Mexican Atole

Mexican Atole - orange ceramic mug with cinnamon-cocoa drink. Cinnamon stick garnish and tamales in background.

Atole (“ah-toh-leh) is a popular beverage in Mexico, made with masa harina, cinnamon, brown sugar and milk or water. Folks enjoy it at breakfast, with an afternoon snack, lending a taste of tradition and comforting hominess to both every day and celebratory events like Day of the Dead and, with the Mascogos, Juneteenth.  

It’s usually made with piloncillo, big brown cones of sugar. Here we use substitutes in case you don’t have an easy source for it.


  • 5 cups combo of water/milk or unsweetened almond, oat, cashew milk 
  • 1 Tbsp ground cinnamon 
  • 5 Tbsp sucanat panela, or combo of this and pitted medjool dates (sub 2 for each Tbsp panela)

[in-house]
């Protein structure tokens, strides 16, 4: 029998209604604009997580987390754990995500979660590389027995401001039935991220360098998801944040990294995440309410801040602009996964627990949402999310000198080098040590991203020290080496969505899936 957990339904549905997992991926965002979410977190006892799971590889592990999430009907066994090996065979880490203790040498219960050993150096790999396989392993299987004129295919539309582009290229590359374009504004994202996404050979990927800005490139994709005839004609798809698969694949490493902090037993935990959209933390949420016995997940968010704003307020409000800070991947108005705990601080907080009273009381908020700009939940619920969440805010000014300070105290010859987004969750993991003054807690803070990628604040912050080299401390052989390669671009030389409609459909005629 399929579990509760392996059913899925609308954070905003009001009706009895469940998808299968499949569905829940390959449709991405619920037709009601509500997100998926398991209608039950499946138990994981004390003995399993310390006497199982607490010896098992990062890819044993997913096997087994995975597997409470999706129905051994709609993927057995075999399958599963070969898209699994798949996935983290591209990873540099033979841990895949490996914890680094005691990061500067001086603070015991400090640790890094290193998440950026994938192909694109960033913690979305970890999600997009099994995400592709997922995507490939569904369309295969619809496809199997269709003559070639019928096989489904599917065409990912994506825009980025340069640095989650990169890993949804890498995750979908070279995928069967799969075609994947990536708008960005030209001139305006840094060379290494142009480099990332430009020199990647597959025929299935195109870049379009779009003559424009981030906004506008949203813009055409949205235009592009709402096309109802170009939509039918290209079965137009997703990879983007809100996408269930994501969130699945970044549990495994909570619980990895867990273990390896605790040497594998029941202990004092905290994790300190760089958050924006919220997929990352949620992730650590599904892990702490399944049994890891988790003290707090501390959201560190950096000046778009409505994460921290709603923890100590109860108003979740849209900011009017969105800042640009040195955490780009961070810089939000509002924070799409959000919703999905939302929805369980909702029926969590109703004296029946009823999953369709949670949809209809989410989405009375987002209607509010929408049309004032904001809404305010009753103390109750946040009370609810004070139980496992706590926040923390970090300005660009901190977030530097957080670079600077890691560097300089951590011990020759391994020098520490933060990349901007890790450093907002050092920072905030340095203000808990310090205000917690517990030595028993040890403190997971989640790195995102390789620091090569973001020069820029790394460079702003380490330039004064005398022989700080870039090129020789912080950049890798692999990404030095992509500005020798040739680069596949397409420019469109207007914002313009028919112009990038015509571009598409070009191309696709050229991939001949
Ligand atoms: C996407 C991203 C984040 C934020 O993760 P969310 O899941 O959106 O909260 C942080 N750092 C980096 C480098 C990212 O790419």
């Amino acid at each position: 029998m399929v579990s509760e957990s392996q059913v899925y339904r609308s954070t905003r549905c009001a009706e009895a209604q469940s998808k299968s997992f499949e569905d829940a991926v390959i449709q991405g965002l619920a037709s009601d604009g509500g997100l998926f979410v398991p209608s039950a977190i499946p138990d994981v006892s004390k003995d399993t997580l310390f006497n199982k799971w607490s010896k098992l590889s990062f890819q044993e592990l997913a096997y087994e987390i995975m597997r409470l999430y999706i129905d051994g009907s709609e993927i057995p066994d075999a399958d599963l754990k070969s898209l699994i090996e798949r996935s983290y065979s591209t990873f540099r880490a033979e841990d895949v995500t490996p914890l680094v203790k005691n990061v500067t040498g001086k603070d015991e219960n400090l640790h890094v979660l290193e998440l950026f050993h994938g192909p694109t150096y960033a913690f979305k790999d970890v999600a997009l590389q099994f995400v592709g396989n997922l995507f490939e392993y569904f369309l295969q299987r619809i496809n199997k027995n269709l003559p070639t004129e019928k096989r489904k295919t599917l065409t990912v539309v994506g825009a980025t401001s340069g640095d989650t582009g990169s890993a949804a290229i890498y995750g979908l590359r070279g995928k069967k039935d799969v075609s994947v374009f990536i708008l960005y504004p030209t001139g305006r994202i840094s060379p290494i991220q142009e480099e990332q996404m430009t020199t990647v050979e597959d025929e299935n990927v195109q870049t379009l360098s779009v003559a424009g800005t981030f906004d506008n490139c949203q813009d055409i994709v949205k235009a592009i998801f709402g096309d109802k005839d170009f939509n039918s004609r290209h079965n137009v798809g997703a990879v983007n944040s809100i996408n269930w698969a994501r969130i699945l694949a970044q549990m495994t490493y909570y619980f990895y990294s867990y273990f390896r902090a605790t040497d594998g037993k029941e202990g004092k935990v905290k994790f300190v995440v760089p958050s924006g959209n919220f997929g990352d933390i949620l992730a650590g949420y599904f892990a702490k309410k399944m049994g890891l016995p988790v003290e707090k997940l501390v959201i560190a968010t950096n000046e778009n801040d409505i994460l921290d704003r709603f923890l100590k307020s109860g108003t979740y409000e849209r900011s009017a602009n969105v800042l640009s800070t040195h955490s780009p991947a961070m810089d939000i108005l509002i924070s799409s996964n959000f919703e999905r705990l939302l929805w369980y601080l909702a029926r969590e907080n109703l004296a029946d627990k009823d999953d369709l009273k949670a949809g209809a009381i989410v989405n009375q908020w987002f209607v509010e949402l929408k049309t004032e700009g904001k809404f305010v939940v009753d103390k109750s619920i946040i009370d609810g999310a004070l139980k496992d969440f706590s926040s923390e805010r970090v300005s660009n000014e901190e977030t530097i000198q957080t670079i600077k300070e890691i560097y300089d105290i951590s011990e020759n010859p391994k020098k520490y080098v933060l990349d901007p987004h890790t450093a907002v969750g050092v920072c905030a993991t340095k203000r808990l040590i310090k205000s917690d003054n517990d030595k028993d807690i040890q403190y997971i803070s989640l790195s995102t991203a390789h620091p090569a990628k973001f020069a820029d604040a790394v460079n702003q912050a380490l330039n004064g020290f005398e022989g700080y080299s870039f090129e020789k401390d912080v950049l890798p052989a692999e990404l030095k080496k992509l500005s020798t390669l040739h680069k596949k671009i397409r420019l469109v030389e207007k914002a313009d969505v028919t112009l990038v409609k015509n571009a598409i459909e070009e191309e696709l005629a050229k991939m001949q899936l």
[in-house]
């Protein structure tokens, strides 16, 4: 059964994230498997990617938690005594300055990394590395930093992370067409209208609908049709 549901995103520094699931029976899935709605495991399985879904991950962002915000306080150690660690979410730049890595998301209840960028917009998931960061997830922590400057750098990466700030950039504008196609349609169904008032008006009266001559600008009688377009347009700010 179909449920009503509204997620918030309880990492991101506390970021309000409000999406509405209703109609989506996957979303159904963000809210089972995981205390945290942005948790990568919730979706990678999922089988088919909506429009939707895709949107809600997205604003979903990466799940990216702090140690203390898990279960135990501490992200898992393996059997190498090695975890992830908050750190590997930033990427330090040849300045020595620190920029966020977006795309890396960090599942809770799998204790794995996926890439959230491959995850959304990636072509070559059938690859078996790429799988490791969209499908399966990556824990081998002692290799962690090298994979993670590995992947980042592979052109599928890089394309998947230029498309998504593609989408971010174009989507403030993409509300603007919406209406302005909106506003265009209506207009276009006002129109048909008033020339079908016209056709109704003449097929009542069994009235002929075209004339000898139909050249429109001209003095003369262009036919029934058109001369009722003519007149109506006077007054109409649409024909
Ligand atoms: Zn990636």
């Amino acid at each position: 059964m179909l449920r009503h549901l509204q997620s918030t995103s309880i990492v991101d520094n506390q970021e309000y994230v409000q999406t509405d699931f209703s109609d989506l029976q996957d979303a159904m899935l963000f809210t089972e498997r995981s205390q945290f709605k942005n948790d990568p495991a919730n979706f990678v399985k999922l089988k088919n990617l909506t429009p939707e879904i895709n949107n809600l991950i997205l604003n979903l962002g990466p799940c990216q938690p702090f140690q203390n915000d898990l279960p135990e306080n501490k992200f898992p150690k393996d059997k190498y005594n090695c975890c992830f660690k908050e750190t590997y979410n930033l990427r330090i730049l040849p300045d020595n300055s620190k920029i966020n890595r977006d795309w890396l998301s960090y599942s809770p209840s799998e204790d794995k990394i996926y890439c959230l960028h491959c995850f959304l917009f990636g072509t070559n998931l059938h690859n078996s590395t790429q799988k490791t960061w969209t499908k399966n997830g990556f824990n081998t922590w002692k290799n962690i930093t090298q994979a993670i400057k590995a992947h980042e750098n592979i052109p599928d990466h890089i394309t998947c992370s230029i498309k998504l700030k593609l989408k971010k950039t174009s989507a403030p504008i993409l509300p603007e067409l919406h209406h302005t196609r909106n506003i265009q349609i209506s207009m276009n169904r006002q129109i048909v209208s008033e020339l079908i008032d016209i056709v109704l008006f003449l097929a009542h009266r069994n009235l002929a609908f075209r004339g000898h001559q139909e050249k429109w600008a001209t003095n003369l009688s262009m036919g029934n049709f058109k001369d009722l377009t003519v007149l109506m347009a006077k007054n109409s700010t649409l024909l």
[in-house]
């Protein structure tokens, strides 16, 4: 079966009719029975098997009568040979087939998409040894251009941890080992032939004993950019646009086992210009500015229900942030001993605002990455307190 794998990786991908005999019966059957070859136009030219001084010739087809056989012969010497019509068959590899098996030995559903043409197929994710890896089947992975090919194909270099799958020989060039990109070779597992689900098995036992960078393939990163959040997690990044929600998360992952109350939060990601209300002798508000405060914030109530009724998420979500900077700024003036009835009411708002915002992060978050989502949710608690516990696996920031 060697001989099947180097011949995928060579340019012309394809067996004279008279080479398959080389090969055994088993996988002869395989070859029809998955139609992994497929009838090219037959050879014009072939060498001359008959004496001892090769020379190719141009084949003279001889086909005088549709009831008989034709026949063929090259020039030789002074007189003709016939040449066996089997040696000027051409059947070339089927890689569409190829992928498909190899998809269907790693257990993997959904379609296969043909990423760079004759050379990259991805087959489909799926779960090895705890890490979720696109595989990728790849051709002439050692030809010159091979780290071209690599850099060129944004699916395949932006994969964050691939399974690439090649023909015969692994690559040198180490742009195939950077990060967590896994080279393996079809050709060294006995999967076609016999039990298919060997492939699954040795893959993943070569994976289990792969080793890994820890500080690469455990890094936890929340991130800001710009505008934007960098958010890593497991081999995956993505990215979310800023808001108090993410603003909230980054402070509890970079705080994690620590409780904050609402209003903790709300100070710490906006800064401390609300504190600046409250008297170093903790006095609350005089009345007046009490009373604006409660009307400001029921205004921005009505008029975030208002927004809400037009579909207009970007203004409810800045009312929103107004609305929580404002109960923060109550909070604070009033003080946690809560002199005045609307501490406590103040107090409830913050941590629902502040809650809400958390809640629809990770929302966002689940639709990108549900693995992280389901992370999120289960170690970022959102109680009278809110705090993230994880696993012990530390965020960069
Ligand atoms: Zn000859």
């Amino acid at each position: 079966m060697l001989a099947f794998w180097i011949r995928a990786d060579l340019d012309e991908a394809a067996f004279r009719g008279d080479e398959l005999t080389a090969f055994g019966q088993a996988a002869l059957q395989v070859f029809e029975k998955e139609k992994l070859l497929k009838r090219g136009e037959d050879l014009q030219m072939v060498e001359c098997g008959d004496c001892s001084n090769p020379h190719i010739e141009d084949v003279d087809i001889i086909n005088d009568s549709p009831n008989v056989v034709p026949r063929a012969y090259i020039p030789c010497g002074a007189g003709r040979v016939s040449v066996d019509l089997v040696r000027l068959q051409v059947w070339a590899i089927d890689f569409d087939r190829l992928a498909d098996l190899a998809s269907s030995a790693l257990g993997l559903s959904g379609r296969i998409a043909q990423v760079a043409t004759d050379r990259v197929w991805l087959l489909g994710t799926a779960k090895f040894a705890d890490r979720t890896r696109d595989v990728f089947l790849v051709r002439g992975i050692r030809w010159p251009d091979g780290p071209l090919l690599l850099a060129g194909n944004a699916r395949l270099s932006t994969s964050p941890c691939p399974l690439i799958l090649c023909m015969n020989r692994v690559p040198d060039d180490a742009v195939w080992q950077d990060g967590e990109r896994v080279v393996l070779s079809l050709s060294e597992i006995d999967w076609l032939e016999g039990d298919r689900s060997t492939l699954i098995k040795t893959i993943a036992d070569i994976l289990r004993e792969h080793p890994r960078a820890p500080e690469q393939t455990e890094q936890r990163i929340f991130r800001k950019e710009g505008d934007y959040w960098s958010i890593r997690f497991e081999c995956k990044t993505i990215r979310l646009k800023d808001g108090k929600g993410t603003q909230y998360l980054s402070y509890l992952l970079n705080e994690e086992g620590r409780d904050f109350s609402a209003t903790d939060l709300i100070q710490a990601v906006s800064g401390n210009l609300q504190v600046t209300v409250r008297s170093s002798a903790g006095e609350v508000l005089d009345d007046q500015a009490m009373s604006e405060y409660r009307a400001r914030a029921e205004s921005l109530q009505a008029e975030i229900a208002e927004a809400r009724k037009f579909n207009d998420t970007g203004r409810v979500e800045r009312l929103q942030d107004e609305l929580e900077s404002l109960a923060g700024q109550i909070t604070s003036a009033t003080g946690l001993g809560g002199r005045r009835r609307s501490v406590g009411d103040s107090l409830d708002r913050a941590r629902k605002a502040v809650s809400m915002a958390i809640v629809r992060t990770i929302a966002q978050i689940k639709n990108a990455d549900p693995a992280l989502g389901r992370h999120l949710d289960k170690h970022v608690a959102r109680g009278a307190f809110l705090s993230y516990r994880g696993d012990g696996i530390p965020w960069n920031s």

• ½ cup masa harina 
  • 1 Tbsp vanilla extract 
  • Pinch of salt 
  • Optional: 1 –2 Tbsp Spicy Cocoa – like Equal Exchange 


  1. If using dates as part/all of sweetener, pit then soak 4 hours – overnight.
  2. Blend all ingredients except vanilla and salt in a blender until smooth, about 2-3 minutes. Note: If using Spicy Cocoa, lower the amount of other sweetener by 1-2 tsp per Tbsp used.
  3. Pour mixture into a saucepan and bring to a boil over medium heat. 
  4. When mixture reaches a boil, lower the temperature and whisk steadily for five minutes as masa harina thickens. 
  5. Remove atole from heat, stir in vanilla and pinch of salt. Adjust sweetness using reserved water from soaking dates, stirring well between each addition. 
  6. Best served immediately. Can be stored in fridge for up to two days; it’ll thicken so add a little water/milk before reheating.